The African citrus psyllid, Trioza erytreae (Del Guercio) (Hemiptera, Triozidae), is a small sap-sucking insect, native to tropical Africa (Moran and Blowers 1967). The main host plants of T. erytreae are Rutaceae, such as citrus, displaying a preference for lemon trees (Citrus limon) over sweet orange trees (Citrus sinensis) (Aubert 1987). The psyllid was recently introduced in Continental Europe. It was detected in the northwest region of the Iberian Peninsula, both in Spain in 2014 and in Portugal in 2015 (Monzó et al. 2015; Pérez-Otero et al. 2015; DGAV 2021). The introduction of this invasive species has drawn major attention, as it is a vector of the huanglongbing (HLB), also known as the greening disease (McClean and Oberholzer 1965), considered the most damaging citrus disease in the world. The disease is caused by the Candidatus liberibacter spp. bacteria (Bové 2006; Gottwald 2010), which is not yet present in Europe. Illustratively, since HLB was introduced in Florida, orange production dropped by 74%, between 2005 and 2019 (Singerman and Rogers 2020). In Europe, T. erytreae and HLB are classified as A2 (Annex II B) and A1 quarantine pests (Annex II A), respectively (EU 2019; EPPO 2022a; 2022b).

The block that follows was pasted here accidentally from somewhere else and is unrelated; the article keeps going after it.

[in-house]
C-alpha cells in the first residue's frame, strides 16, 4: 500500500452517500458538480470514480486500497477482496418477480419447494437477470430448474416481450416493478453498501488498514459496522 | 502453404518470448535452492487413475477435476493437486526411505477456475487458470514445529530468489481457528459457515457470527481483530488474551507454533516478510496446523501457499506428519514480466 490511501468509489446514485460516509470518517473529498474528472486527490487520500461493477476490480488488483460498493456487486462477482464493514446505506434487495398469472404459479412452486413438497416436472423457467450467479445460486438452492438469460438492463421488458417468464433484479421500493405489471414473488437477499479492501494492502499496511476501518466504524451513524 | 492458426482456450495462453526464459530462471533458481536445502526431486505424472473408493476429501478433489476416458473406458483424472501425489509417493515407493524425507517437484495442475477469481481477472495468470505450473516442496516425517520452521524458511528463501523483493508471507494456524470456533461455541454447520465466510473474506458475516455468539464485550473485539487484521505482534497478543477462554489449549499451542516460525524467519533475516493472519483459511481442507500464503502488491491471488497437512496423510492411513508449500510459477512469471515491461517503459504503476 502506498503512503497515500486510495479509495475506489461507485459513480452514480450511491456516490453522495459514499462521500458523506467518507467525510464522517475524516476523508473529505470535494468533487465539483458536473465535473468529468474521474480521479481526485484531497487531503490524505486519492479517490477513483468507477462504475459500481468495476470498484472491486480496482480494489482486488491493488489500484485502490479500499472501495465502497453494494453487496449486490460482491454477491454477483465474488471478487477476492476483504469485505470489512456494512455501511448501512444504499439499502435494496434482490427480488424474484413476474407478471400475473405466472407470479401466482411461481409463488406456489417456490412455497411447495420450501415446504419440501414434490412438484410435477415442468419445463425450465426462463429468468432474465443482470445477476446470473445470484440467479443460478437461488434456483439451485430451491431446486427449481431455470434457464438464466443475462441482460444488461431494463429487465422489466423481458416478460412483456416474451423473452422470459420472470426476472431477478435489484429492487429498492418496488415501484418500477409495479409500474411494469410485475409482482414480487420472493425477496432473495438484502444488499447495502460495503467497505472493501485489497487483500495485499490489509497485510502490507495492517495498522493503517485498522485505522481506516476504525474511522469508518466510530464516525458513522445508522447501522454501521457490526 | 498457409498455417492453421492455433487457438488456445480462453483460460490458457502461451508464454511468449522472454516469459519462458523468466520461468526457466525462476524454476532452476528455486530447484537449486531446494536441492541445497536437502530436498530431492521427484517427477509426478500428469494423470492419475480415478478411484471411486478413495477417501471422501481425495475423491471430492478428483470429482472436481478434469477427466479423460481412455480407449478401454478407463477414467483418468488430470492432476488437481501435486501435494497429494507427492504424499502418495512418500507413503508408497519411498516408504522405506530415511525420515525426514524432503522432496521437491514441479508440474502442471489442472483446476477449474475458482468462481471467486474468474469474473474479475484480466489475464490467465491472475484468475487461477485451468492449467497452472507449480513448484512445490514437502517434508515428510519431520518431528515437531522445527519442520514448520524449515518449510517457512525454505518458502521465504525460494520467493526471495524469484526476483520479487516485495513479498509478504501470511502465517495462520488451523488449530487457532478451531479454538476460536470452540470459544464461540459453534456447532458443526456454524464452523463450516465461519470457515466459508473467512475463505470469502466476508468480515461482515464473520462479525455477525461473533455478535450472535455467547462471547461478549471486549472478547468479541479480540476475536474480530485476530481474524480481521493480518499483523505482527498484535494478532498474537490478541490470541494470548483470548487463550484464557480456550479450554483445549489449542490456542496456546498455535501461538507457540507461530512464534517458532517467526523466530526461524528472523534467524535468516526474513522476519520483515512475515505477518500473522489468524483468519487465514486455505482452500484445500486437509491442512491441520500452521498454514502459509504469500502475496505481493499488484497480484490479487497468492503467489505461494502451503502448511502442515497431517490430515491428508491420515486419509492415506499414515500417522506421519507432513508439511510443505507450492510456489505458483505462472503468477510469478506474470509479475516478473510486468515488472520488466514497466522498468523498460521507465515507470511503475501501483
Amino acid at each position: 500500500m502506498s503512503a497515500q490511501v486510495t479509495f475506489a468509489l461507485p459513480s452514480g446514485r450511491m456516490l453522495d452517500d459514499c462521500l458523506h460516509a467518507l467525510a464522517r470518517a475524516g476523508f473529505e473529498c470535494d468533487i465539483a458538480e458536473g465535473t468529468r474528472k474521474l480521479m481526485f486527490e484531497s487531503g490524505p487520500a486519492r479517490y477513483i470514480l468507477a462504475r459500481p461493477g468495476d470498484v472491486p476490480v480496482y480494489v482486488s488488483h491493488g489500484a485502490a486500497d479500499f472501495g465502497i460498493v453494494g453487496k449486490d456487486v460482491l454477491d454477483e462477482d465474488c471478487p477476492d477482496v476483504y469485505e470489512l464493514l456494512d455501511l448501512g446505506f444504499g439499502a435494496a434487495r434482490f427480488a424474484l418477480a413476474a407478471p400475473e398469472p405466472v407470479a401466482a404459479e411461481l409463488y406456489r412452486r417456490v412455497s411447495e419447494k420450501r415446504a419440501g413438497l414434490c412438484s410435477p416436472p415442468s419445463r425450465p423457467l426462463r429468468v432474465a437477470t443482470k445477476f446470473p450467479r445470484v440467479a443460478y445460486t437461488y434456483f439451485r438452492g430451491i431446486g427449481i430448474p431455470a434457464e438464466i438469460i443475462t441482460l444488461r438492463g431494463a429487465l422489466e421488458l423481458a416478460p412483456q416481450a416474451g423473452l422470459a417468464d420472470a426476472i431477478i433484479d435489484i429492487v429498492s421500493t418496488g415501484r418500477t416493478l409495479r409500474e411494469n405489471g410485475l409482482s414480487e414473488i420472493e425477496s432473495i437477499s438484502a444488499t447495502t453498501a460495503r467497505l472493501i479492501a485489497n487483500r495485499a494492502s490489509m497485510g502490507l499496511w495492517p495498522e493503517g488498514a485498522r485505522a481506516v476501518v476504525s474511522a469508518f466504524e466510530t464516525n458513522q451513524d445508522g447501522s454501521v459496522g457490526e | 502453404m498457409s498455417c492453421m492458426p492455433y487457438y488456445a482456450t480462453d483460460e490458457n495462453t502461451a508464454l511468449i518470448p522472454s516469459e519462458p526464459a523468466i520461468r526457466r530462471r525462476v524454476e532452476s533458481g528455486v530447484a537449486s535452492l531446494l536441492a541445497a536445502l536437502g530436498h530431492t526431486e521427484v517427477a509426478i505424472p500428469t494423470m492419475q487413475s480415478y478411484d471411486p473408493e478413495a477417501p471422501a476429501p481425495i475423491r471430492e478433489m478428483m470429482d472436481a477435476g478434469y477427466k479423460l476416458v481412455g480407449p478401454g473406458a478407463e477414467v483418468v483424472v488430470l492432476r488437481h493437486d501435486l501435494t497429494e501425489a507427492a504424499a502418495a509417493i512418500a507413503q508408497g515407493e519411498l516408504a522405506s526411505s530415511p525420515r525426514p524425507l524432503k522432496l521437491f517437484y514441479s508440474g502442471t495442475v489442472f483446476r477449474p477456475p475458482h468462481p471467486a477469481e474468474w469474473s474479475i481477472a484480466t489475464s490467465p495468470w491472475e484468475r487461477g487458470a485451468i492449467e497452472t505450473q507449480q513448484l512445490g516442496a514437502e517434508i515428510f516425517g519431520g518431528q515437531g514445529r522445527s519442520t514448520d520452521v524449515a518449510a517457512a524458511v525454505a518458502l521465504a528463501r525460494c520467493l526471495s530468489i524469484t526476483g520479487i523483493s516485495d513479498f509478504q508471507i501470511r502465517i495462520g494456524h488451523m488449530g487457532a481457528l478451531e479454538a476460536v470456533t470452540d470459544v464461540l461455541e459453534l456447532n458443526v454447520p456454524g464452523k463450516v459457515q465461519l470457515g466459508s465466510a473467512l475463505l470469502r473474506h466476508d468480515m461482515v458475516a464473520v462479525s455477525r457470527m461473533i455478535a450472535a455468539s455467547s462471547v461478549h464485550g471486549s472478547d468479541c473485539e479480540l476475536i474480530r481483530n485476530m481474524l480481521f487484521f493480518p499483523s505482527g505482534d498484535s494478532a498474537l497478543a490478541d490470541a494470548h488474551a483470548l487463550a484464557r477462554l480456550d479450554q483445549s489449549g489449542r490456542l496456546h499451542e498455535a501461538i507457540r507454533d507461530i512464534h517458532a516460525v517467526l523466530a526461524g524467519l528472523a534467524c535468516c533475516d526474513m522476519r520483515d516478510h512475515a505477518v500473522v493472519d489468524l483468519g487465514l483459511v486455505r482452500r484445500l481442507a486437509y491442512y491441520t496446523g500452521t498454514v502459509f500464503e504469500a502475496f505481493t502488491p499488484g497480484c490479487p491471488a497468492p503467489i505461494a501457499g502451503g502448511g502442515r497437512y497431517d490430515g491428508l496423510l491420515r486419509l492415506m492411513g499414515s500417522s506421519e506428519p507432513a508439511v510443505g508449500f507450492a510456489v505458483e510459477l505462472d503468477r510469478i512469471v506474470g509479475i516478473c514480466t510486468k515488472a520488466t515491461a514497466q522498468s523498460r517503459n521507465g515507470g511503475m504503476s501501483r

Since its detection, T. erytreae has been expanding southwards along the Portuguese coastal area, despite the phytosanitary measures that were implemented by the Ministry of Agriculture to contain its spread (DGAV 2021). It has a high invasive potential due to its high fecundity (between 327 and 827 eggs per female), no diapause and multivoltine biological cycle (up to 8 generations per year) (Moran and Blowers 1967; Catling 1969, 1972; Tamesse and Messi 2004). However, the number of yearly generations can be reduced to three in hot and dry summer conditions or other unfavourable conditions for the host leaf flushing, as T. erytreae reproduction requires the availability of young leaf shoots (Catling 1972; Tamesse and Messi 2004; Cocuzza et al. 2017). Adults of T. erytreae were estimated to fly up to 1.5 km, especially if forced by external factors, such as lack of leaf flushes (Samways and Manicom 1983; Van den Berg and Deacon 1988). Its dispersal may be further aided by wind currents, as was shown in the case of the Asian citrus psyllid, Diaphorina citri Kuwayama (Aubert and Hua 1990; Antolínez et al. 2022. Human activities, such as the transportation of fruit or plant material, may also be involved in the long-range dispersal of the species (Aubert and Hua 1990; Antolínez et al. 2022. This has been shown for other agricultural and forest pests (Shigesada and Kawasaki 1997; Tobin and Blackburn 2008; Robinet et al. 2009), including the Asian citrus psyllid (Halbert et al. 2010).